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The Actuary The magazine of the Institute & Faculty of Actuaries

UK asbestos - the definitive guide

Summary of insurance industry costs
We estimate the future cost to the UK insurance industry of asbestos-related claims to be in the range £4£10bn. Well over half of this amount relates to mesothelioma claims, the number of which is predicted to continue to rise over the next ten years. By contrast, the number of claims relating to other asbestos-related diseases, such as asbestosis, is expected to fall in the coming years, mirroring the declining use of asbestos since the 1970s.

In producing our estimates, we have used data collected via an anonymous survey of all major UK insurers, representing the majority of the UK market. The future costs relate to an estimated 80,000200,000 claims over the next 30 years or more.

Content of the paper
As well as showing our projections, the paper describes the main types of asbestos and asbestos-related diseases, health and safety regulations, claims-handling protocols, and relevant court cases. We have included some information about two significant UK asbestos employers, Cape and Turner & Newall, and the state compensation available for asbestos-related diseases. We have also reviewed information regarding the use of asbestos in the UK and around the world, other relevant data sources, and given a brief overview of asbestos-related developments in the US. For good measure we’ve included a comprehensive bibliography, including summaries of many of the relevant papers.

Some details of our projections
Most estimates of the number of future mesothelioma claims are based on the latest (2003) Health & Safety Executive (HSE) projections. We have reproduced the HSE projections in a spreadsheet to help practitioners understand the HSE model. This highlights the sensitivity of the projections to the key parameters. In particular, the future number of mesothelioma deaths is very dependent on how the disease continues to develop at older (80+) ages, with over half of all claims being in respect of those aged over 80 by the year 2020. The number of future mesothelioma deaths could easily be considerably higher or lower than the current projections, depending on the experience of this age group. We suspect that the variability in the HSE projections is not fully understood by the majority of users of the HSE model.

As well as modelling mesothelioma deaths, we have developed a simplified, high-level model of other types of asbestos-related diseases. Using our survey data we have also produced estimates of future average costs, adjusted to reflect the changing age profile of claimants. The estimates are based on data submitted by all major UK insurers this is the first time such data has been collected to enable insurance industry costs to be estimated. It is also the first time detailed projections have been made for asbestos-related diseases other than mesothelioma, as well as the first time average costs (rather than simply numbers of claims) have been projected.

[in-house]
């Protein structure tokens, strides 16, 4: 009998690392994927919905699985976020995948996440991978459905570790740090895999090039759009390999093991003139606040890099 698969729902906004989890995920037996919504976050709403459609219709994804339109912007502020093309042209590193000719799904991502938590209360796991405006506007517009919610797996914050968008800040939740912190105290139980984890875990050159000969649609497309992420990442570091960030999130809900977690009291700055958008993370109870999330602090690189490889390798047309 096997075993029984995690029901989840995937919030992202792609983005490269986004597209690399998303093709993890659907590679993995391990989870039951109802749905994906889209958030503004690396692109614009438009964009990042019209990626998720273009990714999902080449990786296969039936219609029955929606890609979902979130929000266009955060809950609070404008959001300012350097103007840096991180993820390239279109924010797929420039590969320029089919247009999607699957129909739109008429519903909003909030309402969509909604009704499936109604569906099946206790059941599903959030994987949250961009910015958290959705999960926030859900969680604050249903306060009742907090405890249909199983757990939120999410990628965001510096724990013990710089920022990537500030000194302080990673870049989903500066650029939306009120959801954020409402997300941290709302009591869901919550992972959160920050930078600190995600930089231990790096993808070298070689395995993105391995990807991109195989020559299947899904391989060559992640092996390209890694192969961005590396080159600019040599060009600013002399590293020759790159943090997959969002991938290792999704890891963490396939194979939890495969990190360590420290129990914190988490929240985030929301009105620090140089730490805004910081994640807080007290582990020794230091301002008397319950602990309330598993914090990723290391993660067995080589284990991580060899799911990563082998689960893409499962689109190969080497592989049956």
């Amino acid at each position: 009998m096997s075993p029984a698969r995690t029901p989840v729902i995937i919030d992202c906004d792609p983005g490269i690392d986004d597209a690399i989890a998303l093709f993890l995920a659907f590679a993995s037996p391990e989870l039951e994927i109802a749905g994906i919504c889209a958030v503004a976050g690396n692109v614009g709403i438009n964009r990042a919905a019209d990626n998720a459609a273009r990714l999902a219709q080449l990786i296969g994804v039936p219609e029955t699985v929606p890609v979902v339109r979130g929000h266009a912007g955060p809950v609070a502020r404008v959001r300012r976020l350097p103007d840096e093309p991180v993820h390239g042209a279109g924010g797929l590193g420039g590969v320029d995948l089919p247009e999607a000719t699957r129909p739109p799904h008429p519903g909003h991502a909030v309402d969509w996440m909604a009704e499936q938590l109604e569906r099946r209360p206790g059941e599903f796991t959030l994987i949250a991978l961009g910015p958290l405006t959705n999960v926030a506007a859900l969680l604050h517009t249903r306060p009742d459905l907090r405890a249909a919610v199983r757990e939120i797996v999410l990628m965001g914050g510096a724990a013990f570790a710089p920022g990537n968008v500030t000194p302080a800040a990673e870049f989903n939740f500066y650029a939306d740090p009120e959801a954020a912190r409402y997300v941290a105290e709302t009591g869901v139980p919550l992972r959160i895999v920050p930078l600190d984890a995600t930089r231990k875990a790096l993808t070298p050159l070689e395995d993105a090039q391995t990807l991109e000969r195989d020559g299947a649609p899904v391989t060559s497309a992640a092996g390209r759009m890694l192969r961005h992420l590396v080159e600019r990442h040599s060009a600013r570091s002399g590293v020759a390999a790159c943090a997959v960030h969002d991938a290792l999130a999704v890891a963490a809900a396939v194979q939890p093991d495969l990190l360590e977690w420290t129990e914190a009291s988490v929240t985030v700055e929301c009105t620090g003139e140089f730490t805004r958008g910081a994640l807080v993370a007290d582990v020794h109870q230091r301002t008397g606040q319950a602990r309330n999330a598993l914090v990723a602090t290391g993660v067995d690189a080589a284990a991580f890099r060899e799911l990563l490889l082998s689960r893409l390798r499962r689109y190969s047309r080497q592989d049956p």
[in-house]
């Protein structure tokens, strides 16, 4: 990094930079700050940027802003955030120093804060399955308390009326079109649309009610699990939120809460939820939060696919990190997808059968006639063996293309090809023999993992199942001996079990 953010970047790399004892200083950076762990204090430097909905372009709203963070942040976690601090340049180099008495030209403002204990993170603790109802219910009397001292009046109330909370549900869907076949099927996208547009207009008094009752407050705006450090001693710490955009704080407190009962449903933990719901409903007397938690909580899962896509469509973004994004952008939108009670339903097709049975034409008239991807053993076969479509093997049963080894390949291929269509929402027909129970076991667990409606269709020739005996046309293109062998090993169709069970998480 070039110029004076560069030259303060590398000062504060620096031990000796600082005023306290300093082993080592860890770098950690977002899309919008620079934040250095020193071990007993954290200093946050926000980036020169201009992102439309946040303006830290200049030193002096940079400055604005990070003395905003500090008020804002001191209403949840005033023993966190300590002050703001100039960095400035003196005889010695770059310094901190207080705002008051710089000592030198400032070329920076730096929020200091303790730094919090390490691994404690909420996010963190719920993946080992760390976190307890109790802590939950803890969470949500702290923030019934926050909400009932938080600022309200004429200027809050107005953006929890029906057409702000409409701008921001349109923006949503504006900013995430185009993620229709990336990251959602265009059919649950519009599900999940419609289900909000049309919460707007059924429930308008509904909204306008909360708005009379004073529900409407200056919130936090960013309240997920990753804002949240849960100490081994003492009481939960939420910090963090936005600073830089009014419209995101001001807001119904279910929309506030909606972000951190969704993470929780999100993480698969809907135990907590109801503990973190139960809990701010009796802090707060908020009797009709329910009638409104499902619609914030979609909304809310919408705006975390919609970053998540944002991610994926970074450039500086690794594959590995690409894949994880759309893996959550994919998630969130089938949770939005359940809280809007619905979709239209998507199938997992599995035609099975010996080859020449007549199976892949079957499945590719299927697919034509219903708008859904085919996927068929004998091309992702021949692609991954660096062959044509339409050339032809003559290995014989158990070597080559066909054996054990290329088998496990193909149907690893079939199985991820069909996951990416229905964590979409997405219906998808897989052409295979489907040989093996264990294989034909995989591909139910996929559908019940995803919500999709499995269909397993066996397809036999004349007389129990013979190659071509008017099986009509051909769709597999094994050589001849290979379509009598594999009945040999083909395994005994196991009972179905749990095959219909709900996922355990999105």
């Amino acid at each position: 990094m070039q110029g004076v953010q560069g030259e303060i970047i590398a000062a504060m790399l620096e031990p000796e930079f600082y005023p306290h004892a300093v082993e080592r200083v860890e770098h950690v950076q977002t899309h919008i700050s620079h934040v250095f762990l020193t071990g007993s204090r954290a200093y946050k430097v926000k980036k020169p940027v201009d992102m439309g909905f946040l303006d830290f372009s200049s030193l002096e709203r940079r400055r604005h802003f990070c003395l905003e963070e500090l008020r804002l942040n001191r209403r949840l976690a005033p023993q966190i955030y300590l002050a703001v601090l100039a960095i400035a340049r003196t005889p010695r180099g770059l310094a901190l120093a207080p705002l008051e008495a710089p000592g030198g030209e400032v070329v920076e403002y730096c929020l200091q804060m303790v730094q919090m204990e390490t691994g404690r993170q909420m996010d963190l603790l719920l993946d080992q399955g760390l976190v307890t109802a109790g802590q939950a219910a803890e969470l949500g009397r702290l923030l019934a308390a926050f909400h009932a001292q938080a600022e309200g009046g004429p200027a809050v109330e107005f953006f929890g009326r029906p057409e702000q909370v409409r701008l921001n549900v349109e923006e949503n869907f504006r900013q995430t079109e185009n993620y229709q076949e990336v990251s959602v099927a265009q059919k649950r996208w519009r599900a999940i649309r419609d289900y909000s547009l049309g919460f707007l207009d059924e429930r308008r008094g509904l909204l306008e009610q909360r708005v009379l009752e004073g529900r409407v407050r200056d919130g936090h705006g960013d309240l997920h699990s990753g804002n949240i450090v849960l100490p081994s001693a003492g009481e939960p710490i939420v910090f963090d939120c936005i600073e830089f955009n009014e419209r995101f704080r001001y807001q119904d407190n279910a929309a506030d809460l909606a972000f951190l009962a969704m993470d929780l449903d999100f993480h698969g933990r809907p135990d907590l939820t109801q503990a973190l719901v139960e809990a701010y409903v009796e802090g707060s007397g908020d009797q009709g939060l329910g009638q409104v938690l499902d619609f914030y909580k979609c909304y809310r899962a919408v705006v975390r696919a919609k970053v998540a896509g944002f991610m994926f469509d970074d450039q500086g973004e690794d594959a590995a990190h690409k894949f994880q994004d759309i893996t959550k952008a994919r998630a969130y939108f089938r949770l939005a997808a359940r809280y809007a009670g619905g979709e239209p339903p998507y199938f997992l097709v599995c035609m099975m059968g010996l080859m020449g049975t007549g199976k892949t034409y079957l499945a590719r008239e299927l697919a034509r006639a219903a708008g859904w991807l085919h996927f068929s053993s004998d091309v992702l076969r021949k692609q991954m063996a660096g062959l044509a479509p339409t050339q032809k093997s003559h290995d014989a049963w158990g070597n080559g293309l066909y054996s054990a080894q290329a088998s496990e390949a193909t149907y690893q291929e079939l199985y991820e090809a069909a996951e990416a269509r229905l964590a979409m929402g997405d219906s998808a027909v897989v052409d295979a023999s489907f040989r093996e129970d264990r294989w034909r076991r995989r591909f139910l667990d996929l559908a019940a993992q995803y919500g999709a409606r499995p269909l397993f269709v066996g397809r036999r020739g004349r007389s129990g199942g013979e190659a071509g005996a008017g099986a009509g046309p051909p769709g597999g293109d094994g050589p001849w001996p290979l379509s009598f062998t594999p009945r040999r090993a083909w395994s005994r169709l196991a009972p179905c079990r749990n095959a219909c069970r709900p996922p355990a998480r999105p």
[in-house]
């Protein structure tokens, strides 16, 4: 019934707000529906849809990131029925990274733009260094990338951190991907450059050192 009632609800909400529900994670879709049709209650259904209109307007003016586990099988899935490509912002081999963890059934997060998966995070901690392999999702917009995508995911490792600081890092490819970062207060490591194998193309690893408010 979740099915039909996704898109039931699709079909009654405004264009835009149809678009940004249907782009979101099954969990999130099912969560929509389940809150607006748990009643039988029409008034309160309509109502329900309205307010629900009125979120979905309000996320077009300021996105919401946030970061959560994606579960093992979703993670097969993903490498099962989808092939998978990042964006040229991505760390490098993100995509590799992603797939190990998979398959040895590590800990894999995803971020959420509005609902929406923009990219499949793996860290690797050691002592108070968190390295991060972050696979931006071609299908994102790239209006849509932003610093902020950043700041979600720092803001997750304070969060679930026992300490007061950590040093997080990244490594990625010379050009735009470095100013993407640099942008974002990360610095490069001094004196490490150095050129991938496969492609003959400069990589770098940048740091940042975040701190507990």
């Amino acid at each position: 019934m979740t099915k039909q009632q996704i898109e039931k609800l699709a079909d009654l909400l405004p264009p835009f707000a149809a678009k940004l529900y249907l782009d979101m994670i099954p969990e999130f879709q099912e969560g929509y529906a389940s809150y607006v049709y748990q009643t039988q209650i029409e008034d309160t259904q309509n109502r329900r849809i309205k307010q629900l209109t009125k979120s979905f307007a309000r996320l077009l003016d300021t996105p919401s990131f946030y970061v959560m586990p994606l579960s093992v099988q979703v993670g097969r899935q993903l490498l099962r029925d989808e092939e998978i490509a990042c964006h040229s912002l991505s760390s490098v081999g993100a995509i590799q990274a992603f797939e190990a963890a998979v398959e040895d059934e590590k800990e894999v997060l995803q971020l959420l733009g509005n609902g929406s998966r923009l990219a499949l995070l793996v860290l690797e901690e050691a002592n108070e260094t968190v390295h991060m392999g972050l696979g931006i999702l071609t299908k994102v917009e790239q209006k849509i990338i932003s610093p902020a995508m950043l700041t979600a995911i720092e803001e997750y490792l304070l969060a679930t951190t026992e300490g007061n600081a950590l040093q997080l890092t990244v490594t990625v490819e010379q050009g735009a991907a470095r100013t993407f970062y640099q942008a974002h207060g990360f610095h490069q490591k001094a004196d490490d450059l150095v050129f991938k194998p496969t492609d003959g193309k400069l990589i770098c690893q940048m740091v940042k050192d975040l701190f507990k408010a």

Headline observations from the paper
More ‘unimpaired’ claims UK moving towards situation in the US?
The working party survey shows that the number of UK asbestos-related claims for which there has been no actual injury has more than doubled in the past three years. In part this has probably been exacerbated by the introduction of so-called ‘scan vans’ in the UK, which actively seek people who may have been exposed to asbestos. In America, claims for so called ‘unimpaired lives’ now form around three-quarters of all asbestos-related US claims. It is highly undesirable for the UK to go down this route, as resources will be diverted away from claimants with real and serious injuries. More than half of US asbestos-related compensation relates to ‘frictional’ costs mainly legal fees. It does not seem to be in society’s best interests to let a similar compensation environment develop in the UK.

Asbestos problems being exported overseas?
UK health and safety regulations regarding asbestos have tightened up considerably over the past 30 years, culminating in the recent Control of Asbestos at Work Regulations 2002. Whereas asbestos consumption has steadily declined in North America and western Europe, it has continued to increase in Asia and some parts of eastern Europe. Asbestos consumption has reduced by a factor of five in the US and western Europe from 1960 to date; it has increased by a factor of five in Asia and some parts of eastern Europe over the same period. More asbestos is being used today in Asia than was ever consumed at its peak in America 3040 years ago. It’s hard not to conclude that the problems associated with asbestos exposure have simply shifted from western developed nations to emerging industrialised countries such as China, India, and Russia.

Removing disease claims from employer liability (EL) cover may lead to fairer sharing of costs
The range of potential outcomes for the cost to the insurance industry shows how hard it is to assess, let alone ‘price’, latent disease claims even 40 years after the periods of exposure. This lends weight to the argument for ‘separating’ these types of latent disease claims for the purpose of providing EL cover. In many ways this method provides a more equitable way for society to bear the cost of this type of claim.

Asbestos data recording could do better
Our data survey has highlighted a range of practices in recording relevant information regarding asbestos-related claims. With such potentially large numbers at stake, the insurance industry would do well to improve its ability to record relevant information electronically.

Julian Lowe is actuarial director of Norwich Union Insurance; he chaired the UK Asbestos Working Party which reported at the October GIRO Convention (and won the Brian Hey prize for the best paper presented to the conference)